Edwin and Anne Brandt are considered the founding leaders of the group, serving from 1980 until 1990, during which time MCOV joined the Conference of Mennonites in British Columbia in February 1981 and the Conference of Mennonites in Canada in July 1981. Ed and Tiena Giesbrecht served from 1986 to 1999. During their ministry the church became known as the "Little Brown Church with the Big Heart." By 1990 it was evident that a bigger facility was necessary. The average attendance increased to an average of 130 for 1994. Geoff Thiessen served 2000-2002; attendance and membership grew to the highest point during this time. Hosting the Mennonite Church British Columbia annual conference in June 2002 was a milestone for the congregation. Eugene Harder served 2003-2005, and Bob Cowan became lead pastor in May 2005 and in September of that year the church celebrated 25 years of God’s faithfulness. By the end of 2006 the congregation was also able to retire the mortgage.
The church has held Sunday school and Daily Vacation Bible School and has been active in home and foreign missions as well as locally at the Gleaners and the local food bank. Young people’s mission trips and Mennonite Central Committee volunteers have gone out and Julia Koop is a missionary to Papua New Guinea.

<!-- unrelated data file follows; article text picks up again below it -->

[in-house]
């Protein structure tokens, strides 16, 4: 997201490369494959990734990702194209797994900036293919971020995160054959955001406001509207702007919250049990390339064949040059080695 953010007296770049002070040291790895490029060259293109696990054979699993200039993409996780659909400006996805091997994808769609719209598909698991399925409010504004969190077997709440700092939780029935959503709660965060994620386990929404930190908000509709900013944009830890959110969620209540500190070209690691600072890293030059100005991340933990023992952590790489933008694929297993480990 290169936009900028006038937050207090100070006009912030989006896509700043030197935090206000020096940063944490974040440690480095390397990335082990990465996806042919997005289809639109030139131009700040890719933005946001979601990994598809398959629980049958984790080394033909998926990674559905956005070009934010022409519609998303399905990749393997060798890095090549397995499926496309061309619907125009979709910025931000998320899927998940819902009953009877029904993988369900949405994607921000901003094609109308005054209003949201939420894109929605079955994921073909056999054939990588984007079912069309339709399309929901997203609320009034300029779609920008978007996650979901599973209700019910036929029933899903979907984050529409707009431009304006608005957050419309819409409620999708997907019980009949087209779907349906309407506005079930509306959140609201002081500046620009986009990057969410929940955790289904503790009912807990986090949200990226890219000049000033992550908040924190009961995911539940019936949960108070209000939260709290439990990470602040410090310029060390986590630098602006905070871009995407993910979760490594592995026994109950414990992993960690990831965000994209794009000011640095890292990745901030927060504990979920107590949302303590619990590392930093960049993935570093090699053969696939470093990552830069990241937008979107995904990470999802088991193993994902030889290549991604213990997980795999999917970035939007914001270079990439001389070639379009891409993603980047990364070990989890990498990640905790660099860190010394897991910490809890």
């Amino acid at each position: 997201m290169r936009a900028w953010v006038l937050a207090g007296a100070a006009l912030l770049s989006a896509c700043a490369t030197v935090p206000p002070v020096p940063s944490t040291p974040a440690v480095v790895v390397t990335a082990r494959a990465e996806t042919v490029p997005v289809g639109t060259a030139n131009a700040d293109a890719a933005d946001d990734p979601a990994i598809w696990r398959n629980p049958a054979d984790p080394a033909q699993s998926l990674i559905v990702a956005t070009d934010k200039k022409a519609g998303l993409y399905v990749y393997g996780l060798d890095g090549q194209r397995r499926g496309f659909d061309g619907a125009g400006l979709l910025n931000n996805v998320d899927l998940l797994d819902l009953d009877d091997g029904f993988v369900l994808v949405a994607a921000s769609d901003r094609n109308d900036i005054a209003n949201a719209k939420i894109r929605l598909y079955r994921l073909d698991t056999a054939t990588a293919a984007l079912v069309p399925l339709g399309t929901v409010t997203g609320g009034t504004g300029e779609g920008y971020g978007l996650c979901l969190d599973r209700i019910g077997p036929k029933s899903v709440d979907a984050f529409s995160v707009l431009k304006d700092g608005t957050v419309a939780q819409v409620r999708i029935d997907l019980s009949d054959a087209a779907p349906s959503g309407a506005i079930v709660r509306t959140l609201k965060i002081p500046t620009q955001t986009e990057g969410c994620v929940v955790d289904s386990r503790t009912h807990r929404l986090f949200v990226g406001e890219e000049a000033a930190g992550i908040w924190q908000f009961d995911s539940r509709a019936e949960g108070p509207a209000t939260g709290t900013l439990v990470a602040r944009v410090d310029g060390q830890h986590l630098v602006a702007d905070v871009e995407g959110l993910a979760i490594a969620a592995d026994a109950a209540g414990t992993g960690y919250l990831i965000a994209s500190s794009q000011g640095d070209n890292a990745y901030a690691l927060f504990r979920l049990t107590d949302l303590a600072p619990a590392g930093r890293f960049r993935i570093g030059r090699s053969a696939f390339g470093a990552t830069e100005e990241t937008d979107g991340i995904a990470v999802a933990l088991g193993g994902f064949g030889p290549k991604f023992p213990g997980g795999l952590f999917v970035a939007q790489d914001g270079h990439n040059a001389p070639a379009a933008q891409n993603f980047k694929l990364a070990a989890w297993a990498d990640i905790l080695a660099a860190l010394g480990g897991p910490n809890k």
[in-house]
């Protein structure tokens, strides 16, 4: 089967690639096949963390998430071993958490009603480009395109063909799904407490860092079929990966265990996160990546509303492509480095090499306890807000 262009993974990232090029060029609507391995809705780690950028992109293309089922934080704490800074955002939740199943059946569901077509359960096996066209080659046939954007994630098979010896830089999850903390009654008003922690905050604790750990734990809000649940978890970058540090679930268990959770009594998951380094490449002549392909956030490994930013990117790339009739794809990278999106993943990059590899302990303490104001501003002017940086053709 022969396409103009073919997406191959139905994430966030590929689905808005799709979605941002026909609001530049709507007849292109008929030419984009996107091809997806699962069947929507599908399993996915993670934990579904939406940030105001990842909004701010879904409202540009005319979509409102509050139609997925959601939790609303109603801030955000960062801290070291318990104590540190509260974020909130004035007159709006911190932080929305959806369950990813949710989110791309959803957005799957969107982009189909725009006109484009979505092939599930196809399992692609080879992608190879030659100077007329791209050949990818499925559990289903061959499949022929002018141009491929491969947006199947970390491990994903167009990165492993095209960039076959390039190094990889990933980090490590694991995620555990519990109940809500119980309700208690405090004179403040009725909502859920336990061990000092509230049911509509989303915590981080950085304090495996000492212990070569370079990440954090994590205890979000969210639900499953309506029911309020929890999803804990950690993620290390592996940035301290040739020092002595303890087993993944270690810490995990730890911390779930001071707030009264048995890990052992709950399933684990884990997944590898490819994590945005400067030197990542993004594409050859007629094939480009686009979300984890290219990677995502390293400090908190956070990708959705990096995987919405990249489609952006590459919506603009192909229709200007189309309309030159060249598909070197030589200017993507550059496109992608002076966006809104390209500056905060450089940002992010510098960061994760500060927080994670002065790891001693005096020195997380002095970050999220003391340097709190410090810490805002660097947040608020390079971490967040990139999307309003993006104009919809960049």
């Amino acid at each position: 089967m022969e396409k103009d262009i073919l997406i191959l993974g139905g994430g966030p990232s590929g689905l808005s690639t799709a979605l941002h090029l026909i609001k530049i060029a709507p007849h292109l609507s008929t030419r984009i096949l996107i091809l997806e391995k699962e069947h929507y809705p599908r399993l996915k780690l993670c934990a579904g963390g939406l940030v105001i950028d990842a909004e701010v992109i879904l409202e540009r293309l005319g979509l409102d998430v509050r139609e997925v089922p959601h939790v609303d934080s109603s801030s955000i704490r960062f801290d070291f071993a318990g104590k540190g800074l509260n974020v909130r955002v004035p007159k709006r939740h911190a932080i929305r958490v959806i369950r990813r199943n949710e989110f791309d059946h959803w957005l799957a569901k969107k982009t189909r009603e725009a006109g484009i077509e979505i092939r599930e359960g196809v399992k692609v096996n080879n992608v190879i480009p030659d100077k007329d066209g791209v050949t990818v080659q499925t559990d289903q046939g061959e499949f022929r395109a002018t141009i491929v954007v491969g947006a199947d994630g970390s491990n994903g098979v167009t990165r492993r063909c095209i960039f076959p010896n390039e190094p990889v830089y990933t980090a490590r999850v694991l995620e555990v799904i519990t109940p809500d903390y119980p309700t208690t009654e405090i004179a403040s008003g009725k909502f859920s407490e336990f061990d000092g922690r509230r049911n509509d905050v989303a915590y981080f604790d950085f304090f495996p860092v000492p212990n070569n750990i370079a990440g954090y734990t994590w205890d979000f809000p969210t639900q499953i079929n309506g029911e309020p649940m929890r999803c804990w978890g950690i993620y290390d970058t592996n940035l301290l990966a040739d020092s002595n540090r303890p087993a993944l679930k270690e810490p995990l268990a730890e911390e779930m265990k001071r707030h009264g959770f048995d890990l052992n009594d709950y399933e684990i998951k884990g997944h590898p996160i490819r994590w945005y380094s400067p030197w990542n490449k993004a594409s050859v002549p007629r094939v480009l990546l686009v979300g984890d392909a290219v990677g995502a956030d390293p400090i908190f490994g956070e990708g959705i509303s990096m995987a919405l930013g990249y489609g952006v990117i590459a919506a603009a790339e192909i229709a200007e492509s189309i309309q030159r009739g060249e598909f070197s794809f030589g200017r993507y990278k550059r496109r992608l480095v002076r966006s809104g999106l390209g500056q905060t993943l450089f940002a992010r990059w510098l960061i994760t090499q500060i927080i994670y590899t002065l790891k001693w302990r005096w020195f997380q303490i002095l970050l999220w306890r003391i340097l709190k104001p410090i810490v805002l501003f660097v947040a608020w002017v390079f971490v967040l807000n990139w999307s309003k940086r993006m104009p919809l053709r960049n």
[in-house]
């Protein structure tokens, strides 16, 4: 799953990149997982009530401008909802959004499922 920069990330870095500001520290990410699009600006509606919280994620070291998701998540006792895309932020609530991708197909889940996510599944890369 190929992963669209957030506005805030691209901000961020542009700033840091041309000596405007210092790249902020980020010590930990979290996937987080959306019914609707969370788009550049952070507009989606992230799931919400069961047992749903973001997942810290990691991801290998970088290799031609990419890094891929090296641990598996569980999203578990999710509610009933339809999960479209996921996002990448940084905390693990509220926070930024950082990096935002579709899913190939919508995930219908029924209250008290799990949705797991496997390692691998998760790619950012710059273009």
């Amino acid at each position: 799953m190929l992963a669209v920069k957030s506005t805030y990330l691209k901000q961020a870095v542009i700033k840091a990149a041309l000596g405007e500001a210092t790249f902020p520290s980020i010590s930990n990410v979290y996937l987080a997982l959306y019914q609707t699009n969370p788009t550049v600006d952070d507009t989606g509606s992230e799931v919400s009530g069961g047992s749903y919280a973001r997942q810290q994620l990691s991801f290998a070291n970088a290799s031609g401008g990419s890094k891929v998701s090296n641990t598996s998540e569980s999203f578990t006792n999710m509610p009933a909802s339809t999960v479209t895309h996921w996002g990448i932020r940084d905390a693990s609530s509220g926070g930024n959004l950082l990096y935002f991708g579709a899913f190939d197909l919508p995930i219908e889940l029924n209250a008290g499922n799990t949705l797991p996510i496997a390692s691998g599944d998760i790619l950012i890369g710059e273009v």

Music has always been an integral put of the worship service and singing and instrumental groups as well as a choir were always prepared to be a part of the Sunday worship service and other programs. For many years singing at an Extended Care Facility has taken place the first Sunday of month. When MCOV first organized, hymn books were always used but in later years the introduction of new songs were done by worship leaders using overheads.
The congregation was a member of the Conference of Mennonites in Canada until 2000 and Mennonite Church British Columbia until 2006. The congregation left both conferences following a decade of discussions on the issue of homosexuality. It was felt that neither conference had adequately addressed the congregation’s concerns on this issue.
In 2008 the congregation merged with the Cornerstone Evangelical Free Church in Vernon to form Grace Bible Church of Vernon, a non-denominational church.
Canadian Mennonite (20 February 2006).
"Church Gets a Welcome Invasion." Vernon Morning Star. 13 July 2010. Web. 16 July 2010. http://www.bclocalnews.com/okanagan_similkameen/vernonmorningstar/lifestyles/98371804.html.
Mennonite Reporter (27 October 1980), 5; (22 December 1980), 4; (20 March 1989), B1; (7 January 1991), 4.
 Additional Information
Address: 5661 Silver Star Road, Vernon, BC V1B 3P5
Mennonite Church of Vernon Ministers
|George Janzen (interim)||1999|
|Eugene Harder (interim)||2003-2005|
Mennonite Church of Vernon Membership
|Date Published||March 2012|
 Cite This Article
Thiessen, Ed and Anita Thiessen. "Mennonite Church of Vernon (Vernon, British Columbia, Canada)." Global Anabaptist Mennonite Encyclopedia Online. March 2012. Web. 25 Jun 2017. http://gameo.org/index.php?title=Mennonite_Church_of_Vernon_(Vernon,_British_Columbia,_Canada)&oldid=92734.
Thiessen, Ed and Anita Thiessen. (March 2012). Mennonite Church of Vernon (Vernon, British Columbia, Canada). Global Anabaptist Mennonite Encyclopedia Online. Retrieved 25 June 2017, from http://gameo.org/index.php?title=Mennonite_Church_of_Vernon_(Vernon,_British_Columbia,_Canada)&oldid=92734.
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